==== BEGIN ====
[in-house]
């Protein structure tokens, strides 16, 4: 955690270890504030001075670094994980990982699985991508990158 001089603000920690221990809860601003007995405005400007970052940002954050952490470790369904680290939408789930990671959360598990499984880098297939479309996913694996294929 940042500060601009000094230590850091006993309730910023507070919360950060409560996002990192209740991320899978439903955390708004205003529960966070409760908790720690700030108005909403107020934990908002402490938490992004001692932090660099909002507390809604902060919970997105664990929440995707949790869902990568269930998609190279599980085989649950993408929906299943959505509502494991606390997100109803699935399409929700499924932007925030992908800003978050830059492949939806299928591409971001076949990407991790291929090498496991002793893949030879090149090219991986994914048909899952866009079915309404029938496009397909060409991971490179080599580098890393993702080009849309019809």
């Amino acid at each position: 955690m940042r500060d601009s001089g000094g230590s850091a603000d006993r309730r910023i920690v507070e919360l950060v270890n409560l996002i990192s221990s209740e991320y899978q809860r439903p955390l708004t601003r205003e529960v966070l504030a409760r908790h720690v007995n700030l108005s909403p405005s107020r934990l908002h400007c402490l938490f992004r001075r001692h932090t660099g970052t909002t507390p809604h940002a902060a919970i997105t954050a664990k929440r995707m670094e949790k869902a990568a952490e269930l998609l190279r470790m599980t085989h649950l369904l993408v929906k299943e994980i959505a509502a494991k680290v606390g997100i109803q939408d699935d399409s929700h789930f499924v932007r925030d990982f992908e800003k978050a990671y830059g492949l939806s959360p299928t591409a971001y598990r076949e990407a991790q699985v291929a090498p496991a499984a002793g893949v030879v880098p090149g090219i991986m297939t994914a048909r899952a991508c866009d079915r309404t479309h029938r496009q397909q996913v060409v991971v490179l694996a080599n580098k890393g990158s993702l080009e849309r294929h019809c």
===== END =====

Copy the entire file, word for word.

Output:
[in-house]
């Protein structure tokens, strides 16, 4: 955690270890504030001075670094994980990982699985991508990158 001089603000920690221990809860601003007995405005400007970052940002954050952490470790369904680290939408789930990671959360598990499984880098297939479309996913694996294929 940042500060601009000094230590850091006993309730910023507070919360950060409560996002990192209740991320899978439903955390708004205003529960966070409760908790720690700030108005909403107020934990908002402490938490992004001692932090660099909002507390809604902060919970997105664990929440995707949790869902990568269930998609190279599980085989649950993408929906299943959505509502494991606390997100109803699935399409929700499924932007925030992908800003978050830059492949939806299928591409971001076949990407991790291929090498496991002793893949030879090149090219991986994914048909899952866009079915309404029938496009397909060409991971490179080599580098890393993702080009849309019809």
């Amino acid at each position: 955690m940042r500060d601009s001089g000094g230590s850091a603000d006993r309730r910023i920690v507070e919360l950060v270890n409560l996002i990192s221990s209740e991320y899978q809860r439903p955390l708004t601003r205003e529960v966070l504030a409760r908790h720690v007995n700030l108005s909403p405005s107020r934990l908002h400007c402490l938490f992004r001075r001692h932090t660099g970052t909002t507390p809604h940002a902060a919970i997105t954050a664990k929440r995707m670094e949790k869902a990568a952490e269930l998609l190279r470790m599980t085989h649950l369904l993408v929906k299943e994980i959505a509502a494991k680290v606390g997100i109803q939408d699935d399409s929700h789930f499924v932007r925030d990982f992908e800003k978050a990671y830059g492949l939806s959360p299928t591409a971001y598990r076949e990407a991790q699985v291929a090498p496991a499984a002793g893949v030879v880098p090149g090219i991986m297939t994914a048909r899952a991508c866009d079915r309404t479309h029938r496009q397909q996913v060409v991971v490179l694996a080599n580098k890393g990158s993702l080009e849309r294929h019809c």